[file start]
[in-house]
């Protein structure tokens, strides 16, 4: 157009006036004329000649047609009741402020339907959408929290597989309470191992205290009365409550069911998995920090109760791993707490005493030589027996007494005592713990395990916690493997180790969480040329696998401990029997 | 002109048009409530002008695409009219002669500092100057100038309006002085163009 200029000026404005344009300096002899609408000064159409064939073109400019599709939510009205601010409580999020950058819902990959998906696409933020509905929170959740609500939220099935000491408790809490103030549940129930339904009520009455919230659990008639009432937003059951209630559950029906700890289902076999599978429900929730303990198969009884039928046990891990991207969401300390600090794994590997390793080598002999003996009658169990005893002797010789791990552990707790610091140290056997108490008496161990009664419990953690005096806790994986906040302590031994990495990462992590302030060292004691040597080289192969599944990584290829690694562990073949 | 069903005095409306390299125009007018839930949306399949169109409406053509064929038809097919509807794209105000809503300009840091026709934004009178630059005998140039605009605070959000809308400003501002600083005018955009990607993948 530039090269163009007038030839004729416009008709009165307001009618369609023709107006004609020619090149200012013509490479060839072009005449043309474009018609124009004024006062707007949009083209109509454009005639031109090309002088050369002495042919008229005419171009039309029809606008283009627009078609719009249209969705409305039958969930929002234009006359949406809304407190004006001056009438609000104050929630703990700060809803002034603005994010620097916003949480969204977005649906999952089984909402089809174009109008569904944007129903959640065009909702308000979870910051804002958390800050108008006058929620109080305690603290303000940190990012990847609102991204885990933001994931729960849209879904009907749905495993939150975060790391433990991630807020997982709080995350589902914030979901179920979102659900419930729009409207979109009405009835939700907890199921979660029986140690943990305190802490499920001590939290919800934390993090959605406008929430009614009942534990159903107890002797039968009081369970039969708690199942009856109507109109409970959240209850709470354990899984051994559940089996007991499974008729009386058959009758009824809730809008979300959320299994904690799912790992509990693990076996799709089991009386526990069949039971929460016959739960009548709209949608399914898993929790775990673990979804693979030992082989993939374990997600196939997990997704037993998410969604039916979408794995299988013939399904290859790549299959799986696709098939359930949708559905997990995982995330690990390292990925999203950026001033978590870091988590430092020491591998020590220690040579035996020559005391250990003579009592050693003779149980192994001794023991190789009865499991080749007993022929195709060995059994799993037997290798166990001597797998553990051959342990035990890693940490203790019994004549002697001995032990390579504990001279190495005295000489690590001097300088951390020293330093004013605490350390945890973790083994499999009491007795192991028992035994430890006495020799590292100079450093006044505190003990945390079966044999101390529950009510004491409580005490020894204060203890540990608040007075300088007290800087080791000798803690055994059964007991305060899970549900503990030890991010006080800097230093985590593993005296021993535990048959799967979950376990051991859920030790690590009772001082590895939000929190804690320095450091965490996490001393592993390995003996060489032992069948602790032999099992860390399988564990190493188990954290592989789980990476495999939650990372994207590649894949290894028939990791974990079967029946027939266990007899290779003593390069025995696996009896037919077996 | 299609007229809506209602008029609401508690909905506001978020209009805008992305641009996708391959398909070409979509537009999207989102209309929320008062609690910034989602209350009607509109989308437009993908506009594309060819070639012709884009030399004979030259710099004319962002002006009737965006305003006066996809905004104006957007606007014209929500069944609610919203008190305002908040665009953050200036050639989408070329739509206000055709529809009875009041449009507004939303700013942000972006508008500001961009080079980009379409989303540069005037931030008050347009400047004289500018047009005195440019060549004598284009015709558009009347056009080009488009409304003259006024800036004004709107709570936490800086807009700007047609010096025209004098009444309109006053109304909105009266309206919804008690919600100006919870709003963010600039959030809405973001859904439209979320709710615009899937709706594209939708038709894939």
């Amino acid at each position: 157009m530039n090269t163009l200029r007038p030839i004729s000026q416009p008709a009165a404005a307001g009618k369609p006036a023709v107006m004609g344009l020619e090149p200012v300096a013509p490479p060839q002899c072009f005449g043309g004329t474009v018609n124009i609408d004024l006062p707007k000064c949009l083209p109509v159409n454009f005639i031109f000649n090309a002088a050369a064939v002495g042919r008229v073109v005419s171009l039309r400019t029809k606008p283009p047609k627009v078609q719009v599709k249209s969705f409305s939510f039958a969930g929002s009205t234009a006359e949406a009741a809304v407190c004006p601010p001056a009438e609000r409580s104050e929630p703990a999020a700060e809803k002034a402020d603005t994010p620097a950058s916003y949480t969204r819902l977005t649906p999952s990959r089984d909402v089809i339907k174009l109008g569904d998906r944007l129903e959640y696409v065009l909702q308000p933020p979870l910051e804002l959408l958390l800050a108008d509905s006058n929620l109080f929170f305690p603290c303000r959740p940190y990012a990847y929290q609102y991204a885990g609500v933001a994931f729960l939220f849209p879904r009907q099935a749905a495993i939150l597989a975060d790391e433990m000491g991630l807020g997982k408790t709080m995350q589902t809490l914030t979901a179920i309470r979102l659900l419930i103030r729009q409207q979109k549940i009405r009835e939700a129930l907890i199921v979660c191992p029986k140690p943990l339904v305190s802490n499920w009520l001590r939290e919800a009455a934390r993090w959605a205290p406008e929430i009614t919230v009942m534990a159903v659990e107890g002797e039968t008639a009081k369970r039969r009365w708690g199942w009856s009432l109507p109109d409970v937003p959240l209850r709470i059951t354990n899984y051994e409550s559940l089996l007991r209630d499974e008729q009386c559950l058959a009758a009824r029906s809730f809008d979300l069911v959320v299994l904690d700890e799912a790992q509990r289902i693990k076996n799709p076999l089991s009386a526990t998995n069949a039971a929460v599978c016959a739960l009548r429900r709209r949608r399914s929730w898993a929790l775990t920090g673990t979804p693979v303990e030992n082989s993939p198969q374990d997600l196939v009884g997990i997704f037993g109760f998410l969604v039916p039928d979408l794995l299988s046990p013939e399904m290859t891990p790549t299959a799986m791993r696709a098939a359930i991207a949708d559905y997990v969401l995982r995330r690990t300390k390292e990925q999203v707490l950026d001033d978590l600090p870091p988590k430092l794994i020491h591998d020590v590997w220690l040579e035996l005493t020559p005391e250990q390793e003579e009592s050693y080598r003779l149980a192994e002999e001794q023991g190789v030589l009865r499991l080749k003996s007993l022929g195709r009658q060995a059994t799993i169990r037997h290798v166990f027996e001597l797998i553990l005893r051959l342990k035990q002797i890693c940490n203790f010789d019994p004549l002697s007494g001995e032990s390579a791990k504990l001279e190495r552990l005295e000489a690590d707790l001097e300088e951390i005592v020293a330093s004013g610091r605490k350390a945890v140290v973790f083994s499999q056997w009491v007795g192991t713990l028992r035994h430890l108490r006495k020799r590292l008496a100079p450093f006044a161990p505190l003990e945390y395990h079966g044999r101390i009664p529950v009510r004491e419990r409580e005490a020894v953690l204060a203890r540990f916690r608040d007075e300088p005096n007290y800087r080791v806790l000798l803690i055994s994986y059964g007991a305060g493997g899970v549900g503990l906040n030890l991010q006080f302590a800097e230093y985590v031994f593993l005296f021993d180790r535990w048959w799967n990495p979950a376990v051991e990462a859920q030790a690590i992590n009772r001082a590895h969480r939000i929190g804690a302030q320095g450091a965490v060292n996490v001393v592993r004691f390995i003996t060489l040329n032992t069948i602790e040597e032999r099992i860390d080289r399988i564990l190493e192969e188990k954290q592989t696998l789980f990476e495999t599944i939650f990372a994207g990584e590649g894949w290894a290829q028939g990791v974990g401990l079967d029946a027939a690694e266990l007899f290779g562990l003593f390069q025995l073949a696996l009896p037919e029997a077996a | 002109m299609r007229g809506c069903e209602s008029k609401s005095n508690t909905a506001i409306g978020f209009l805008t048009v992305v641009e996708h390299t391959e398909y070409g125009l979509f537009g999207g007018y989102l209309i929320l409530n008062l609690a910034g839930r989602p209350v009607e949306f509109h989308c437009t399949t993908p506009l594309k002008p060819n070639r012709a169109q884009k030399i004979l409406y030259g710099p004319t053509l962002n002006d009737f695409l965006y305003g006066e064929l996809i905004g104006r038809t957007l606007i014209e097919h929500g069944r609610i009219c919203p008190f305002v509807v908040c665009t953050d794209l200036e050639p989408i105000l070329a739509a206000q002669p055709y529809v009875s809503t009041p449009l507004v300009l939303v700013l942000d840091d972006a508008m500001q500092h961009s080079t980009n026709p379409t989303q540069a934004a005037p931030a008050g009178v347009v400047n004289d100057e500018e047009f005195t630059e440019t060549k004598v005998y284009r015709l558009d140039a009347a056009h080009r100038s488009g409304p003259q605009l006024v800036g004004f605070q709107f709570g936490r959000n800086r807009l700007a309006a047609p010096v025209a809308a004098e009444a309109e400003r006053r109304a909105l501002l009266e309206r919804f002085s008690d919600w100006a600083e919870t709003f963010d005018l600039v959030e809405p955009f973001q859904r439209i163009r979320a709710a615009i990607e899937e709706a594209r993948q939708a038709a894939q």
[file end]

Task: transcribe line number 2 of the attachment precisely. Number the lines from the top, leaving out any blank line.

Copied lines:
């Protein structure tokens, strides 16, 4: 157009006036004329000649047609009741402020339907959408929290597989309470191992205290009365409550069911998995920090109760791993707490005493030589027996007494005592713990395990916690493997180790969480040329696998401990029997 | 002109048009409530002008695409009219002669500092100057100038309006002085163009 200029000026404005344009300096002899609408000064159409064939073109400019599709939510009205601010409580999020950058819902990959998906696409933020509905929170959740609500939220099935000491408790809490103030549940129930339904009520009455919230659990008639009432937003059951209630559950029906700890289902076999599978429900929730303990198969009884039928046990891990991207969401300390600090794994590997390793080598002999003996009658169990005893002797010789791990552990707790610091140290056997108490008496161990009664419990953690005096806790994986906040302590031994990495990462992590302030060292004691040597080289192969599944990584290829690694562990073949 | 069903005095409306390299125009007018839930949306399949169109409406053509064929038809097919509807794209105000809503300009840091026709934004009178630059005998140039605009605070959000809308400003501002600083005018955009990607993948 530039090269163009007038030839004729416009008709009165307001009618369609023709107006004609020619090149200012013509490479060839072009005449043309474009018609124009004024006062707007949009083209109509454009005639031109090309002088050369002495042919008229005419171009039309029809606008283009627009078609719009249209969705409305039958969930929002234009006359949406809304407190004006001056009438609000104050929630703990700060809803002034603005994010620097916003949480969204977005649906999952089984909402089809174009109008569904944007129903959640065009909702308000979870910051804002958390800050108008006058929620109080305690603290303000940190990012990847609102991204885990933001994931729960849209879904009907749905495993939150975060790391433990991630807020997982709080995350589902914030979901179920979102659900419930729009409207979109009405009835939700907890199921979660029986140690943990305190802490499920001590939290919800934390993090959605406008929430009614009942534990159903107890002797039968009081369970039969708690199942009856109507109109409970959240209850709470354990899984051994559940089996007991499974008729009386058959009758009824809730809008979300959320299994904690799912790992509990693990076996799709089991009386526990069949039971929460016959739960009548709209949608399914898993929790775990673990979804693979030992082989993939374990997600196939997990997704037993998410969604039916979408794995299988013939399904290859790549299959799986696709098939359930949708559905997990995982995330690990390292990925999203950026001033978590870091988590430092020491591998020590220690040579035996020559005391250990003579009592050693003779149980192994001794023991190789009865499991080749007993022929195709060995059994799993037997290798166990001597797998553990051959342990035990890693940490203790019994004549002697001995032990390579504990001279190495005295000489690590001097300088951390020293330093004013605490350390945890973790083994499999009491007795192991028992035994430890006495020799590292100079450093006044505190003990945390079966044999101390529950009510004491409580005490020894204060203890540990608040007075300088007290800087080791000798803690055994059964007991305060899970549900503990030890991010006080800097230093985590593993005296021993535990048959799967979950376990051991859920030790690590009772001082590895939000929190804690320095450091965490996490001393592993390995003996060489032992069948602790032999099992860390399988564990190493188990954290592989789980990476495999939650990372994207590649894949290894028939990791974990079967029946027939266990007899290779003593390069025995696996009896037919077996 | 299609007229809506209602008029609401508690909905506001978020209009805008992305641009996708391959398909070409979509537009999207989102209309929320008062609690910034989602209350009607509109989308437009993908506009594309060819070639012709884009030399004979030259710099004319962002002006009737965006305003006066996809905004104006957007606007014209929500069944609610919203008190305002908040665009953050200036050639989408070329739509206000055709529809009875009041449009507004939303700013942000972006508008500001961009080079980009379409989303540069005037931030008050347009400047004289500018047009005195440019060549004598284009015709558009009347056009080009488009409304003259006024800036004004709107709570936490800086807009700007047609010096025209004098009444309109006053109304909105009266309206919804008690919600100006919870709003963010600039959030809405973001859904439209979320709710615009899937709706594209939708038709894939």